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Pamela Rose

Pam Rose and her dog Sophia (image by Nancy Parisi)

Published August 29, 2017

Each month, we’ll introduce you to an interesting member of the Professional Staff Senate. This month’s featured member is Pam Rose, web services and library promotions coordinator in the Health Sciences Library (HSL).

How long have you worked at UB?

51 years. I started in September 1965.

What do you enjoy most about your job?

As a health sciences librarian, my efforts not only help students, faculty and staff find what they may need, but sometimes directly affect patient care. A local physician may contact us needing an evidence based article on a rare condition – they have a patient in the office, and need that information now. Providing that assistance, knowing I’m improving someone’s life in that direct way, is immeasurably satisfying.

What's the most difficult part about your job?

Keeping up with cutting edge developments in information retrieval – database interfaces, terminology, new developments in the health sciences like genomic medicine – we need to be able to find information quickly, efficiently and correctly, and the landscape is always changing.

What would you say is your biggest achievement at UB?

I’m most proud of spearheading the benefit of therapy dogs on campus. While law students were among the first to bring therapy dog teams into their school during exams, the Health Sciences Library began a larger version of the program in fall 2011, and it’s spread widely to many other departments on campus, and other educational institutions in Western New York. The public relations aspect of providing relaxation in the libraries to enhance and promote learning fit right into my job duties and my “hobby” interests. I always say that all my worlds collided in that activity.

Tell us something about your department that isn't well known.

The Health Sciences Library is also open to the public, not just campus folks. We do offer consumer health counseling –  I am a certified Consumer Health Information Specialist as are several other librarians on staff – so we can direct community patrons to reliable health information presented in layman’s language. HSL also has a truly amazing History of Medicine collection that includes not only books, but the most amazing instruments and artifacts – well worth a visit!

If you were to share some advice for other professional staff, what would it be?

One of the first actions I took upon becoming a professional staff member in 1982 was to join the PSS. Getting to know colleagues from very different areas than my own was invaluable in expanding my knowledge not only of campus activities, but also of who to contact for specific needs that arise occasionally. Not to mention that I’ve made so many friends over the years.  

Do you have any hobbies? What do you do for fun?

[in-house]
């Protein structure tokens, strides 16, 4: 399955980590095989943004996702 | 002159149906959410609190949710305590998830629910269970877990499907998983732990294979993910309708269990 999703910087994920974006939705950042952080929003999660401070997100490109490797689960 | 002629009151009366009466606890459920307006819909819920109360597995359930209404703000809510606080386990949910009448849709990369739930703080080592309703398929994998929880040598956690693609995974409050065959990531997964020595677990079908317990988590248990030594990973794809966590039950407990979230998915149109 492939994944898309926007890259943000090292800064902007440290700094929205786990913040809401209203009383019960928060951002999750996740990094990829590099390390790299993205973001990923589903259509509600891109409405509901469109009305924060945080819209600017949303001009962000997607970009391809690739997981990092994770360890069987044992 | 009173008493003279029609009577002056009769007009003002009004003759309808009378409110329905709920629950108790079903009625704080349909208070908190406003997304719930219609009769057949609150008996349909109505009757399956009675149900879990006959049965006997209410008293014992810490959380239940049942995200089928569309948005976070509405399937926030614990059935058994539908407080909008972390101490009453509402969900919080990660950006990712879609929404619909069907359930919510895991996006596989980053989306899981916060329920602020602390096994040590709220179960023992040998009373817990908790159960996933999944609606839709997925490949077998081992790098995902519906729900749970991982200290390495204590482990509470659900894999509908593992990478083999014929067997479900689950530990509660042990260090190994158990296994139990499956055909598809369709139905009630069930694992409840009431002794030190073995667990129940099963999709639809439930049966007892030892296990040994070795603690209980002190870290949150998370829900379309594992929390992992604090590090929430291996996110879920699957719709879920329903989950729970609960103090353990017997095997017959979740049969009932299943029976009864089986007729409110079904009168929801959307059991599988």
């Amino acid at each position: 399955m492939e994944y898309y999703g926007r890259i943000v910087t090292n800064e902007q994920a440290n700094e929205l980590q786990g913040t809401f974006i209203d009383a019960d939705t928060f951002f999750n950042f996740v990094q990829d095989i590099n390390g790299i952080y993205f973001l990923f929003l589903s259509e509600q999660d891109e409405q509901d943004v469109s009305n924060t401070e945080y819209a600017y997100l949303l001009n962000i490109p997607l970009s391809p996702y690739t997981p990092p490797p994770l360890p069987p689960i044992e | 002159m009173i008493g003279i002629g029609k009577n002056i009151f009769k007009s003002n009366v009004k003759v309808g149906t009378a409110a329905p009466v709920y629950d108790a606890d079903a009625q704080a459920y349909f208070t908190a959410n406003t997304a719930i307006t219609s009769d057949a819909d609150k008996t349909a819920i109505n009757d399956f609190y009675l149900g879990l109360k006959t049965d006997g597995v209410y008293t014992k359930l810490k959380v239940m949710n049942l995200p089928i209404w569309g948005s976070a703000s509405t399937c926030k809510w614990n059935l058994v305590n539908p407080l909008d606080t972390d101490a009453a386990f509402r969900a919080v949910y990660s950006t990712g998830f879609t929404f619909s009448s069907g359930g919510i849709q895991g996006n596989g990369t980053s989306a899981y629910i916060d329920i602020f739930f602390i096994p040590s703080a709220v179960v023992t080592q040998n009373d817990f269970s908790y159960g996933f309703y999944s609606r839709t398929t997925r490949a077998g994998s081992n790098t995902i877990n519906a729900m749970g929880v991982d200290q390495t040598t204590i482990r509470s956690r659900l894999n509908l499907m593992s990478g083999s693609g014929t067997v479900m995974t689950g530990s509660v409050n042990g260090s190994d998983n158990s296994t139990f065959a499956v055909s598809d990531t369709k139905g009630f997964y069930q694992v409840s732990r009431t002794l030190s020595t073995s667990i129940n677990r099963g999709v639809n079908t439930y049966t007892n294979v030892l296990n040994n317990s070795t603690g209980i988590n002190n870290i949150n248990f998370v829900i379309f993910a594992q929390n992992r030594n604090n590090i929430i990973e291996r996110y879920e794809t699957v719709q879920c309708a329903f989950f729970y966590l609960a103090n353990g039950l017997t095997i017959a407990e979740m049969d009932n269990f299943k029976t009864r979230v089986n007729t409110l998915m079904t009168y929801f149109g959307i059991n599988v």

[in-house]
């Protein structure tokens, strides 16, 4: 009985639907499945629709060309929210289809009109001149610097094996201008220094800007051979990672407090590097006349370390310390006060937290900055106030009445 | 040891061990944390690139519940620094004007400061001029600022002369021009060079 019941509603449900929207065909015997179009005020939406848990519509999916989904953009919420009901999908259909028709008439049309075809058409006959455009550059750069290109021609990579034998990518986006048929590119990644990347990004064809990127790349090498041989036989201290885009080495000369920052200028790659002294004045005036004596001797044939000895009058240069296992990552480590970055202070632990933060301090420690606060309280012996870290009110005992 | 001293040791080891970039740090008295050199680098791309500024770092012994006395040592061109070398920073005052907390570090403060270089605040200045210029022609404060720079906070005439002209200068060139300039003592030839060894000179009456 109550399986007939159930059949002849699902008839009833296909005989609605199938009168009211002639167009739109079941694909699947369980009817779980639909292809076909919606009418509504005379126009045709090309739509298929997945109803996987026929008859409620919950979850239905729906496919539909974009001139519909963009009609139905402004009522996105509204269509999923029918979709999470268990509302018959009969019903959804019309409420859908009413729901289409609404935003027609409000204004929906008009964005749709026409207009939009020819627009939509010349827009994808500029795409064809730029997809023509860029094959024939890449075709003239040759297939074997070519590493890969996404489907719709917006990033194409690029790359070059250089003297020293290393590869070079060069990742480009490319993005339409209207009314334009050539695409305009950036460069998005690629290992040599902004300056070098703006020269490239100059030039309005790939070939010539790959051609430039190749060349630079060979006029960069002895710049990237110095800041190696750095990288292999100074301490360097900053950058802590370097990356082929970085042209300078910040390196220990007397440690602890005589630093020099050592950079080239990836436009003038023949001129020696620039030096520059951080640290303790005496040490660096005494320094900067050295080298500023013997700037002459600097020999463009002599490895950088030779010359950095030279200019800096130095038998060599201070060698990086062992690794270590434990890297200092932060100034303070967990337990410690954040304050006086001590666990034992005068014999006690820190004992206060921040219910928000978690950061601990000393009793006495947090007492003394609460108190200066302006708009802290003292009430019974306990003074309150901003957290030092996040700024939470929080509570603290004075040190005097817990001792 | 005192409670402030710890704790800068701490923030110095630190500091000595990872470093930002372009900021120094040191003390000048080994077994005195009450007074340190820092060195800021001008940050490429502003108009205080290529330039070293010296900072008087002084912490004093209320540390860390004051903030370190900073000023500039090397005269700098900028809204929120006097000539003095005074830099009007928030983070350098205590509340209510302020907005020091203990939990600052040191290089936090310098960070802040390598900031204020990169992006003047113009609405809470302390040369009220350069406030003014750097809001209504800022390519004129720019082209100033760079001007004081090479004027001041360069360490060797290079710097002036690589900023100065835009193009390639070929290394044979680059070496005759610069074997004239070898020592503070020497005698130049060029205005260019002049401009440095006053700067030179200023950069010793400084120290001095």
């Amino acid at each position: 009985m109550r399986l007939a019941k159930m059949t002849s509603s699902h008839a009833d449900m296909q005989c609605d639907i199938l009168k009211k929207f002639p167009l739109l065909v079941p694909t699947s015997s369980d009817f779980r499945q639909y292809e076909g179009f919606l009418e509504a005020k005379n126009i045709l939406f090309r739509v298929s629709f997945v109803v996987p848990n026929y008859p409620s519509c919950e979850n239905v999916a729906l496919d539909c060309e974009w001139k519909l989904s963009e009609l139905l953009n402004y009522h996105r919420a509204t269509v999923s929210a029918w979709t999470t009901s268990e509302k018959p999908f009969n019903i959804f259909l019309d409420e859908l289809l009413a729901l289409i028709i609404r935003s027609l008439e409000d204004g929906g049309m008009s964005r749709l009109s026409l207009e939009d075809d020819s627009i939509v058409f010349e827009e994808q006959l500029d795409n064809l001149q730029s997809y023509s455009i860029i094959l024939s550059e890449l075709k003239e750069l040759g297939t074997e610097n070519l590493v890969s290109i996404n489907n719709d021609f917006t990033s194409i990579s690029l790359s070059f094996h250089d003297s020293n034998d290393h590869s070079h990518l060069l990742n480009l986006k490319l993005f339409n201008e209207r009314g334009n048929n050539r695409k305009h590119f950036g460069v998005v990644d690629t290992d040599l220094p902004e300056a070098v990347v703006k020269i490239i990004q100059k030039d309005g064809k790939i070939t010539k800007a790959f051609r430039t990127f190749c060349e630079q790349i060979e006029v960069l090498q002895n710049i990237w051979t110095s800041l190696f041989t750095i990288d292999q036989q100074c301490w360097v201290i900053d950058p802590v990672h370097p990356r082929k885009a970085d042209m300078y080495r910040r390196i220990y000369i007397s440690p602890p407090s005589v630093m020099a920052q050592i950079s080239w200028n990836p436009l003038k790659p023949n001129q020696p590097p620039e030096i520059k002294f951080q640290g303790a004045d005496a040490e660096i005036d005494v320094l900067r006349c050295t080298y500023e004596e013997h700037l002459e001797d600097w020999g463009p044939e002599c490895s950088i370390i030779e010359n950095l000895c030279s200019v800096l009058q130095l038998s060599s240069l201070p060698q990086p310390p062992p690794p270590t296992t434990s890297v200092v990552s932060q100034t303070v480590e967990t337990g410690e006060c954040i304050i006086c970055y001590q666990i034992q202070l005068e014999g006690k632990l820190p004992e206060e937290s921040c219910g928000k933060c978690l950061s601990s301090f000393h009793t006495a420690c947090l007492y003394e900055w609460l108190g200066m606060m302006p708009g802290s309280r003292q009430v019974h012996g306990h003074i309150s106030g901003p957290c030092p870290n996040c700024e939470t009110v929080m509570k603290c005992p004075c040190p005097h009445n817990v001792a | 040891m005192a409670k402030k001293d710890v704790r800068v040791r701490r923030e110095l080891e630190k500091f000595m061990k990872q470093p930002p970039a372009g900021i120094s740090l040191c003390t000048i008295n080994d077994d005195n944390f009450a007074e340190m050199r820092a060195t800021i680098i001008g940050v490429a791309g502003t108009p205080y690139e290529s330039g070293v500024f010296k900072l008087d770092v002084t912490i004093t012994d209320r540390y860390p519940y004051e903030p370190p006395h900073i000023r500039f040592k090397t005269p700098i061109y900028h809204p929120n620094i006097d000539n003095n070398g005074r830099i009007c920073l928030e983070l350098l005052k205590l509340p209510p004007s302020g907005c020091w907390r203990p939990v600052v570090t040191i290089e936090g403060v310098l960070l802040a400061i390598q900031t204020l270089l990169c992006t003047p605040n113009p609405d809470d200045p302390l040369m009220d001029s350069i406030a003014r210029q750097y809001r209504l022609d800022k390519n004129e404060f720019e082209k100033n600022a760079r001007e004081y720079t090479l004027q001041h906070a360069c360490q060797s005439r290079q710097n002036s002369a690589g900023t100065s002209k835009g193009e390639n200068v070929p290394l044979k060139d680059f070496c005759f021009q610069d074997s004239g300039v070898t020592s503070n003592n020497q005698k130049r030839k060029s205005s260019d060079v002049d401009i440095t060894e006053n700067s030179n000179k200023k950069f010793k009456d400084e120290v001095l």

I do a lot of volunteer work with animals. I have rescued cats for over 30 years, am a cat behavior counselor and serve on the board for my rescue group. I’ve also been a docent at the Buffalo Zoo for 15 years, helped to found and maintain the website for Therapy Animals of Western New York (TAWNY), and have my own therapy dog, Sophia – a Bernese Mountain dog. My husband Joel and I care for six cats and two dogs at home, which keeps us very busy, and we enjoy taking the dogs out to remote rural areas for short hikes. I’m also addicted to the Food Network and Star Trek and Star Wars. I read a lot of science fiction.

Do you have a favorite meal you like to prepare?

I have two: Linguine with pink clam sauce is one. I created the sauce because Joel likes white clam sauce and I like red, so the pink is a compromise. The other is spaghetti with rubies (beets), a recipe I found in a magazine.   

If you could travel anywhere in the world, where would you go?

I actually don’t like to travel much. We’ve been to England, the Caribbean and all over the U.S., including Wyoming, the state in which I was born. If we changed that to universe, and were in an era where transport technology actually worked (beam me up, Scotty!), I would love to go to TRAPPIST-1 or any of the other recently discovered exoplanets. That way I could go and return in a day, and sleep in my own waterbed.

Any other fun facts about you?

In the 70s, I belonged to the Volvo Sports Car club and spent a lot of time as a navigator running road rallies on the weekends and racing a small, robin-egg-blue 850 Fiat out at Lancaster Speedway, as well as go-karts out in Springville. The Courier Express had a sports car column every Sunday written by Bob Feeney, which duly recorded the winners of local rallies and races. One entry noted something about the timer for an event at Lancaster Speedway having to get out of the way of a spinning Fiat – that was me. On my third run, I went a bit too fast (grin).

Profile by David Hill